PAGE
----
After consultations with the various regional groups, the president of the General Assembly, Father Miguel d’Escoto Brockmann, the organiser of the three-day summit, decided to postpone the meeting from the original date to next week.

Meanwhile, there have been several stories in the mainstream media, quoting Western diplomats as saying they are very unhappy with the left-wing agenda of D’Escoto, a former foreign minister in the Sandinista government in Nicaragua.

Asked about this, Yeves told reporters Monday: “But let me – because I have been quoted in some of these articles, as well – tell you what I find strange in the last two or three articles that we have seen, is that we keep hearing these anonymous sources quoting diplomats of the developed countries basically saying that the meeting is not a good idea.”

“It’s going to be a failure or that they don’t think it is going to accomplish anything or whatever,” Yeves said. “I would like to make two comments on this particular issue. The first one, it is very difficult to discuss anonymous sources because, you know, we don’t know who said what, and in what context.”

“However, the president (of the General Assembly) speaks for himself – or I speak for myself – on the record all the time, and our record is very clear.”

“And the second part that I wanted to say is on substance,” because the criticisms are strange, because the summit, and the entire process leading to the summit, have been approved by consensus by all 192 member states,” he said.


The IMF is Back? Think Again

June 3, 2009

Aldo Caliari | June 1, 2009. Foreign Policy in Focus

Last year, as the financial crisis reached global and historic proportions, many commentators identified one institution as the debacle’s great winner: the International Monetary Fund. Just two years ago, the IMF seemed to be on an inexorable downward path: its credibility and effectiveness in question, its portfolio of borrowers severely reduced, its legitimacy and governance structure under challenge, and its own finances in disarray. In fact, the Fund had started “downsizing” its staff as the only way to avoid running one of the deficits that it so strongly advises client countries to steer away from.

Against this backdrop, the world’s credit drought offered the international financial institution a lifeline. Observers predicted it would propel countries that had closed their programs with the IMF to have to reapply. Big IMF loans were back. The G20 summit in London in early April, with its dizzying figures in new funding for the IMF (The Wall Street Journal and other major outlets reported a $750 billion pledge) only made the feeling a distinct belief.

Since October of last year, the number of IMF non-concessional loans has more than tripled, while the total volume of outstanding loans more than doubled — from nearly $7.5 billion to about $16 billion. This is far from the almost $50 billion in loans that were outstanding in 2003, but does reflect a U-turn.

Still, looking beneath the surface reveals a more nuanced picture. Accounts that herald the IMF’s “revival” are premature and superficial. Recent events illustrate nothing more than the fact that the world’s largest economies, who happen to be the Fund’s largest shareholders, view it as an instrument to manage emergency crisis financing. That was never, however, in question. It was the borrowers who saw the need for substantial reform in the IMF before this emergency financing function could be played effectively and, in fact, the infusion of large amounts of funding, by freeing the IMF’s hands and relieving its fears of survival that will act against such reforms. On the other hand, there’s little that suggests a sense of renewed faith on the IMF by its main shareholders, let alone by the borrowers.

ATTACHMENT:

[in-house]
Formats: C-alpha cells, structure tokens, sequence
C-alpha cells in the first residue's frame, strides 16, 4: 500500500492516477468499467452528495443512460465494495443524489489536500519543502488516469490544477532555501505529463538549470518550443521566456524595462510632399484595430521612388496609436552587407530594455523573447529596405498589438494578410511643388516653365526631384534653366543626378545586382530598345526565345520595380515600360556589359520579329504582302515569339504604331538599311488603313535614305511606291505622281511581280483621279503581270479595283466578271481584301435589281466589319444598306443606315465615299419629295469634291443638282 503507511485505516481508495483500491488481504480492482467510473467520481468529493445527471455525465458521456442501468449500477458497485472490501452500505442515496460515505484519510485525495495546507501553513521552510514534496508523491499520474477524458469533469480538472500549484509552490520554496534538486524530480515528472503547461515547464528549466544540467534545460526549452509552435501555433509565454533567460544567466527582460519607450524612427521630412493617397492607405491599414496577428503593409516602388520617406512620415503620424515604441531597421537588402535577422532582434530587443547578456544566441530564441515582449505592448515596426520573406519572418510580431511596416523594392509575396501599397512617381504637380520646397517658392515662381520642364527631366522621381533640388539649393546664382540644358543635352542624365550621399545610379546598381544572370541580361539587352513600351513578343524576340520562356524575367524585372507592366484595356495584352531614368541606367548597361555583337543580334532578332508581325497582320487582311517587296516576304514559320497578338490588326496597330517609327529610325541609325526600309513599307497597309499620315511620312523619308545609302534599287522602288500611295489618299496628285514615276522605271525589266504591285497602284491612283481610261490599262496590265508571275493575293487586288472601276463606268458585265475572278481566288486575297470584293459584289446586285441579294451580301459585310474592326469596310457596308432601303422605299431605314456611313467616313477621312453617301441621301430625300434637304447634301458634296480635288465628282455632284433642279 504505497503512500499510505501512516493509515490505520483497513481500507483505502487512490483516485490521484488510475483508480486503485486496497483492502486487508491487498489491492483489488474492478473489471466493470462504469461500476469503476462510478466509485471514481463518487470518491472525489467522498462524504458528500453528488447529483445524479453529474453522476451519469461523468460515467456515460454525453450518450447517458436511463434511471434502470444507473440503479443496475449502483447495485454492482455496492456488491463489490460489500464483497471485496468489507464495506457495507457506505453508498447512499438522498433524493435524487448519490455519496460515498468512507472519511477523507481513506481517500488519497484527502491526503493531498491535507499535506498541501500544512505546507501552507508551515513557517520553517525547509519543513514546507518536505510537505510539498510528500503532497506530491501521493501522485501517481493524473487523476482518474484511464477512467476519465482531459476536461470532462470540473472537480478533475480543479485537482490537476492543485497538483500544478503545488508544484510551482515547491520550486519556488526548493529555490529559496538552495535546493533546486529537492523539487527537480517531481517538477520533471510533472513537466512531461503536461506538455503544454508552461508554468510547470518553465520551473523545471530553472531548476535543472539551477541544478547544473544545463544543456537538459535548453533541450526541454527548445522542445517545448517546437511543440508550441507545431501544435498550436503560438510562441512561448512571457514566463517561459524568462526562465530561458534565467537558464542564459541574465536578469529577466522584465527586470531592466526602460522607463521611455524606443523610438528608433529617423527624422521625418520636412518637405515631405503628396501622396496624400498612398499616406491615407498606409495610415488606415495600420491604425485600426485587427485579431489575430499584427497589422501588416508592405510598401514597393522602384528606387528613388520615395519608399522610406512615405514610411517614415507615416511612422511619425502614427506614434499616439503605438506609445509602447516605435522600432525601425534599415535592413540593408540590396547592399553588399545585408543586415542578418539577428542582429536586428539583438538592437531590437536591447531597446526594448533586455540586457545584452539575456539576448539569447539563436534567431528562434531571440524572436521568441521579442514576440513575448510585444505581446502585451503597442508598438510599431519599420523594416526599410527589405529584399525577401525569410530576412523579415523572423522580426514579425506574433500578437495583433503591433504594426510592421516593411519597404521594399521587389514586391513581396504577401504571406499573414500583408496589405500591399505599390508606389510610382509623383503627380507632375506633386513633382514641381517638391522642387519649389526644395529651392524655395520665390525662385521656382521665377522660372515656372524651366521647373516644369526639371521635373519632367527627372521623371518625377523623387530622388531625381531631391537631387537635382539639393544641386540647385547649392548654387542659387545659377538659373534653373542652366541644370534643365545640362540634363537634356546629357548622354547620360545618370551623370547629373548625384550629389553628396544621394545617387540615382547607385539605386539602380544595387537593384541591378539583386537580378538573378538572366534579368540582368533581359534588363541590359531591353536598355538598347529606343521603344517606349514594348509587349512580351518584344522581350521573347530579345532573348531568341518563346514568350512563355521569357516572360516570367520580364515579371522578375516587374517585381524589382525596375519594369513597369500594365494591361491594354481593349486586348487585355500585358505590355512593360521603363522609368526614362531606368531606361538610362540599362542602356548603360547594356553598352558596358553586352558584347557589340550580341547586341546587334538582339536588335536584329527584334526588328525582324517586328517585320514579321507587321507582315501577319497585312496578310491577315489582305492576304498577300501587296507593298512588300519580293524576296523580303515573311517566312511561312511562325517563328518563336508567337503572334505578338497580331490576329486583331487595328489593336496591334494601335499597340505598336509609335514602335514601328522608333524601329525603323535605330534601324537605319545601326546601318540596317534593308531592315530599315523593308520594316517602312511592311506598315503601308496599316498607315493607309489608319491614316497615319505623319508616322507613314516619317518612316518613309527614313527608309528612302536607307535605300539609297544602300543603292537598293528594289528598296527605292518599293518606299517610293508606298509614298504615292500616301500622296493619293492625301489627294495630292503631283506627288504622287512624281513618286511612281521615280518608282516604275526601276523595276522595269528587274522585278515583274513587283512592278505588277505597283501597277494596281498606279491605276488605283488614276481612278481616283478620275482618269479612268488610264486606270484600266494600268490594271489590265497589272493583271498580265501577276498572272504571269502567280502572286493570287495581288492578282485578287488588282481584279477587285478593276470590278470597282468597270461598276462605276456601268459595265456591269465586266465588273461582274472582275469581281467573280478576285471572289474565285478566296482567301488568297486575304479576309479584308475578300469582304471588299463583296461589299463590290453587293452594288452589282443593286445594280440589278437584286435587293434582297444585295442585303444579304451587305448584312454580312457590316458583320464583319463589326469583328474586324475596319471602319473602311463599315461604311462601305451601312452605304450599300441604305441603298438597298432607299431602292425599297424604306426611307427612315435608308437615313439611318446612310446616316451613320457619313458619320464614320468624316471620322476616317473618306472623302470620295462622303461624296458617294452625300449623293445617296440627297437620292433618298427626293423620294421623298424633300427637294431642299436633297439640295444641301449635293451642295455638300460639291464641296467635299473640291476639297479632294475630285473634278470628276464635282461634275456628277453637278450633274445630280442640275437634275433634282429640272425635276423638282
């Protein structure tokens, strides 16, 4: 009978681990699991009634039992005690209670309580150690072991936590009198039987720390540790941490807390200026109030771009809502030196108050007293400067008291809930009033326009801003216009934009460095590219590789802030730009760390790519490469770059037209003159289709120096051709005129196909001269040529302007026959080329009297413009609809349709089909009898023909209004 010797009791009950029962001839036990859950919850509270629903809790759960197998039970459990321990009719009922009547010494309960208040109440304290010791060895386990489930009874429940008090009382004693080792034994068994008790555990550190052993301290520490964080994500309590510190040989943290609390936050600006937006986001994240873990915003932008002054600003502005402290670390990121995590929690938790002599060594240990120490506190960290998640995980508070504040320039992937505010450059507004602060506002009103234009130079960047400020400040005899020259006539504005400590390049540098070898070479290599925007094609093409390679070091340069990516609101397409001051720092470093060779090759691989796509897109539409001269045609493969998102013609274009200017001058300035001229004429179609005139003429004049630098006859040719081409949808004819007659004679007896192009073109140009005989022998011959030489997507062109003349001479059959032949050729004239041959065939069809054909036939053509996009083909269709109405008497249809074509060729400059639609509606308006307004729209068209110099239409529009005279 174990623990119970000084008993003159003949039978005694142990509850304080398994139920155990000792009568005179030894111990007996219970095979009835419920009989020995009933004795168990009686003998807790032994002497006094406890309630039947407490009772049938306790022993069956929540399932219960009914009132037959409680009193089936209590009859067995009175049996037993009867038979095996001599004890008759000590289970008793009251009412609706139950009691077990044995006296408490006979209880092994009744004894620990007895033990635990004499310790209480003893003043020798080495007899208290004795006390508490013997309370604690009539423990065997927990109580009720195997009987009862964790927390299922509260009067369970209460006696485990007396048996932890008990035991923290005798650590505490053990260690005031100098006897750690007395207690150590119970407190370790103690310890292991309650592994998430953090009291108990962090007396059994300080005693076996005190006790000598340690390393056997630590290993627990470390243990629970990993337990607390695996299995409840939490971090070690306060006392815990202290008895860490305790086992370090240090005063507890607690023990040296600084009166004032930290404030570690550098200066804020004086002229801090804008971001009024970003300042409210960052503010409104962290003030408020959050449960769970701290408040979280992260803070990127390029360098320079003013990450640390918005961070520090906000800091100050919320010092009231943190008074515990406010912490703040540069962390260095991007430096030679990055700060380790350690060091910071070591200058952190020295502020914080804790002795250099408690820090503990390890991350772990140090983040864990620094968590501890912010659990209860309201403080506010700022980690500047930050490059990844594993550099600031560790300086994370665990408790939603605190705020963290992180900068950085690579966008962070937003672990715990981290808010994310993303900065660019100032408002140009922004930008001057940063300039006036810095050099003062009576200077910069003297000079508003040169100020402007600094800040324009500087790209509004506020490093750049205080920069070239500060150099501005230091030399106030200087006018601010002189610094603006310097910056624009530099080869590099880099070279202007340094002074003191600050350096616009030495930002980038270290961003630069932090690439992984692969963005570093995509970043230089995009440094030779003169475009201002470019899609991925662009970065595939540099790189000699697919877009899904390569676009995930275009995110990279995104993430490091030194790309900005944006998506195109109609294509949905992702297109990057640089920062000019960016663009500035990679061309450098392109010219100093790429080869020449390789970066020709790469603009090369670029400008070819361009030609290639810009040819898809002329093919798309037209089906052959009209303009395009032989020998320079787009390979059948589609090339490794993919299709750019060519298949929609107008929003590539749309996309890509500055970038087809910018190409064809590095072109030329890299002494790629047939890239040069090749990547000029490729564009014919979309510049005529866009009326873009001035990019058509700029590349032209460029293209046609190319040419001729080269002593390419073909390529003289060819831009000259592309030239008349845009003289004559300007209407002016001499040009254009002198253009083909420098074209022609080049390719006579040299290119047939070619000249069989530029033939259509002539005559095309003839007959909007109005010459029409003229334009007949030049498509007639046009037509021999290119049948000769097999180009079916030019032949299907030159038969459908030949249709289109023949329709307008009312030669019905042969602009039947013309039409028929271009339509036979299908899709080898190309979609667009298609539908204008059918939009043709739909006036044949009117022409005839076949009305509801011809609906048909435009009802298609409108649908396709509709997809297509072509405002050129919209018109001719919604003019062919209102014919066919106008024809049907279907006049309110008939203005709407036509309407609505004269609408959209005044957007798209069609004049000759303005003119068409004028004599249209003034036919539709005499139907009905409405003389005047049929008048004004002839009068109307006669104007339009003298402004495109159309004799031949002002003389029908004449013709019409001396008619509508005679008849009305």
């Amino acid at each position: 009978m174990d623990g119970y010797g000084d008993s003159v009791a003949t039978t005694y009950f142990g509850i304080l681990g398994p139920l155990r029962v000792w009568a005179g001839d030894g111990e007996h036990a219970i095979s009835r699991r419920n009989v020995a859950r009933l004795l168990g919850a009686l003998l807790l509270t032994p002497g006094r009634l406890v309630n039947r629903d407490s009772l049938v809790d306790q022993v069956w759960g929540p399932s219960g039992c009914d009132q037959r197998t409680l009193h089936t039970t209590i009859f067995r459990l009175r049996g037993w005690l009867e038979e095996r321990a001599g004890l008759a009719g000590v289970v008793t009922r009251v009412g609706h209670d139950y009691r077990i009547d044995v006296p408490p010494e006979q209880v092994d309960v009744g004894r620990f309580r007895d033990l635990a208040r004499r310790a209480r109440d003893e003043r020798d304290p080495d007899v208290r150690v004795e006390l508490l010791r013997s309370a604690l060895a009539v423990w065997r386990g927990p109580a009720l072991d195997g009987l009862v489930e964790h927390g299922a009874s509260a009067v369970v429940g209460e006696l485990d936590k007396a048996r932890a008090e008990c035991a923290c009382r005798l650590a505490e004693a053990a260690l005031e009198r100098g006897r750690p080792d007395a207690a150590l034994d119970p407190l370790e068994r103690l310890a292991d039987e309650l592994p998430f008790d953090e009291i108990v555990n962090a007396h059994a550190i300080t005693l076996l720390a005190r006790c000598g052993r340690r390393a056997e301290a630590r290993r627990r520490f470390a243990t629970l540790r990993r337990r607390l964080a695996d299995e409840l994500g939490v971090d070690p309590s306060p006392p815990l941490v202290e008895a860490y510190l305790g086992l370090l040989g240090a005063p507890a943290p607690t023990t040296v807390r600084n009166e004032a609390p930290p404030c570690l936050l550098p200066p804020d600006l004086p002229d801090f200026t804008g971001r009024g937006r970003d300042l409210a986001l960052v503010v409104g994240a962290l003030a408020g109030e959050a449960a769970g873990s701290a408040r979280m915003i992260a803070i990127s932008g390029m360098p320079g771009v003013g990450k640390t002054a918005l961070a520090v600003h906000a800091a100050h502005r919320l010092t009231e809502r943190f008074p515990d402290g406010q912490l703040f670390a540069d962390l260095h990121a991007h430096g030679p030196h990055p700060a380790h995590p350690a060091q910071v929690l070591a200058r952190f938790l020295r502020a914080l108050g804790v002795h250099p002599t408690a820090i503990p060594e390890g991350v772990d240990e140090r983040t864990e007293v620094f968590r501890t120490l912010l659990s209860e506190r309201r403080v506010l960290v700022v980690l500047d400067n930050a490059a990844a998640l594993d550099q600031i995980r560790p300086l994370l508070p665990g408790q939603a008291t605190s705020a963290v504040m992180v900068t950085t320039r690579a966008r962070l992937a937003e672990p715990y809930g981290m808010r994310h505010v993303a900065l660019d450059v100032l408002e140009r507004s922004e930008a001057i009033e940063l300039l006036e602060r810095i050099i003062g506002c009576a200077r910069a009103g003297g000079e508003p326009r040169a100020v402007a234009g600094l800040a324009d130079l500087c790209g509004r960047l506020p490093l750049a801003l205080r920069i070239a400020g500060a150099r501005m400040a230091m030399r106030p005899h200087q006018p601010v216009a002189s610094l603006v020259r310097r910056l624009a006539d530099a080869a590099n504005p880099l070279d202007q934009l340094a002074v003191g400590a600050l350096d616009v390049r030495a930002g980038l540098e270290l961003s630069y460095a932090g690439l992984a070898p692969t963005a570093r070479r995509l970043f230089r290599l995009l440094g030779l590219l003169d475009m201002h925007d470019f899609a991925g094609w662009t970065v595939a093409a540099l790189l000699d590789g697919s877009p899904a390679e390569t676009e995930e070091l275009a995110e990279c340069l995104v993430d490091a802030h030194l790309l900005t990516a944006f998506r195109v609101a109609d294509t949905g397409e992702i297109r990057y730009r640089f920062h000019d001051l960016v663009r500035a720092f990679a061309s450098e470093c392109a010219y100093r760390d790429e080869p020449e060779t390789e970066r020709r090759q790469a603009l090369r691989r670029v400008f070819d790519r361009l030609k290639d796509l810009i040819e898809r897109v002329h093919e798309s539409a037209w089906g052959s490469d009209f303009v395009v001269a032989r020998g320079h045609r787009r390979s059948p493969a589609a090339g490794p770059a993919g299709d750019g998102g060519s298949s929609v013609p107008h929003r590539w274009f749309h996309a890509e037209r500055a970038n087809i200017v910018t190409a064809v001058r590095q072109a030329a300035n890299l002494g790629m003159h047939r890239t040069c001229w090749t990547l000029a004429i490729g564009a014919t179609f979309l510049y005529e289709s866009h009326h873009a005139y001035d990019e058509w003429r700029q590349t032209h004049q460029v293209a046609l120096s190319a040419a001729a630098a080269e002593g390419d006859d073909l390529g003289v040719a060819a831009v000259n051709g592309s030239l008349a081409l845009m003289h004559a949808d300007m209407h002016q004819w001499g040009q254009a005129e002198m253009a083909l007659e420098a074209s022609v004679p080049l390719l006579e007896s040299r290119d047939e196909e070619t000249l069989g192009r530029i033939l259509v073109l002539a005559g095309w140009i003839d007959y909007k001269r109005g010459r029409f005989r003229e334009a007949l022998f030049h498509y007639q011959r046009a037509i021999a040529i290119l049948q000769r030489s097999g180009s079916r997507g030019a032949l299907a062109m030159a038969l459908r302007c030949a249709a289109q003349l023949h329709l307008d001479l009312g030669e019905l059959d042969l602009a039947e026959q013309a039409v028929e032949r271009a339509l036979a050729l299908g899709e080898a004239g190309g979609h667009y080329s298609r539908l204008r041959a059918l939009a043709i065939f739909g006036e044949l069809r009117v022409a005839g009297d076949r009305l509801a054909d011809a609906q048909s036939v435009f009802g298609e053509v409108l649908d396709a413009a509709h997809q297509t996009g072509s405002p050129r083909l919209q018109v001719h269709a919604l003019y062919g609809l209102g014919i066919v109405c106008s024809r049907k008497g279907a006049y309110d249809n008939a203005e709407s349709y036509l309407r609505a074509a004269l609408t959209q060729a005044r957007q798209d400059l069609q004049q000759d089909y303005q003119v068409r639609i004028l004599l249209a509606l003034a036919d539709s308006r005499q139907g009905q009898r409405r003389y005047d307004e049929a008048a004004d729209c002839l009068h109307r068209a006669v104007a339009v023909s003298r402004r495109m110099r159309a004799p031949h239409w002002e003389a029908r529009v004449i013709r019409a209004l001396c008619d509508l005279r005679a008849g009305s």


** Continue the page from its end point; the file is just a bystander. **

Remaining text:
Funding

At its April summit in London, the Group of 20 countries committed to increase IMF resources through “immediate financing” from members in the amount of some $500 billion. A thorough reading of thecommuniqué revealed big holes in this announcement.

Less than half this amount could be actually traced back to bilateral pledges by members to the IMF. Such contributions included $100 billion that Japan pledged, and $75 billion pledged by European countries earlier in the year. 
A U.S. pledge of approximately $100 billion was also being assumed in the deal. At the time of the London summit, skeptics said chances were slim that a Congress fed up with domestic bailout packages would clear the contribution. The Senate recently backed $108 billion for the IMF as part of a broader piece of legislation; approval by the House of Representatives (which didn’t pass the same version of a broader bill as the Senate did) is, nonetheless, expected. Arguably, though, skeptics weren’t so wrong.

Passing the measure required the resourceful accounting trick of portraying the real cost of the contribution as much lower than it really was. It also called for attaching a measure to a supplemental military spending bill to bypass calls for hearings and debate on the proper oversight and reform that the Fund should be called to perform for this funding increase. Including it in the supplemental budget bill also made it harder for lawmakers to oppose it, and it shows that the vote didn’t reflect support for the IMF in Congress.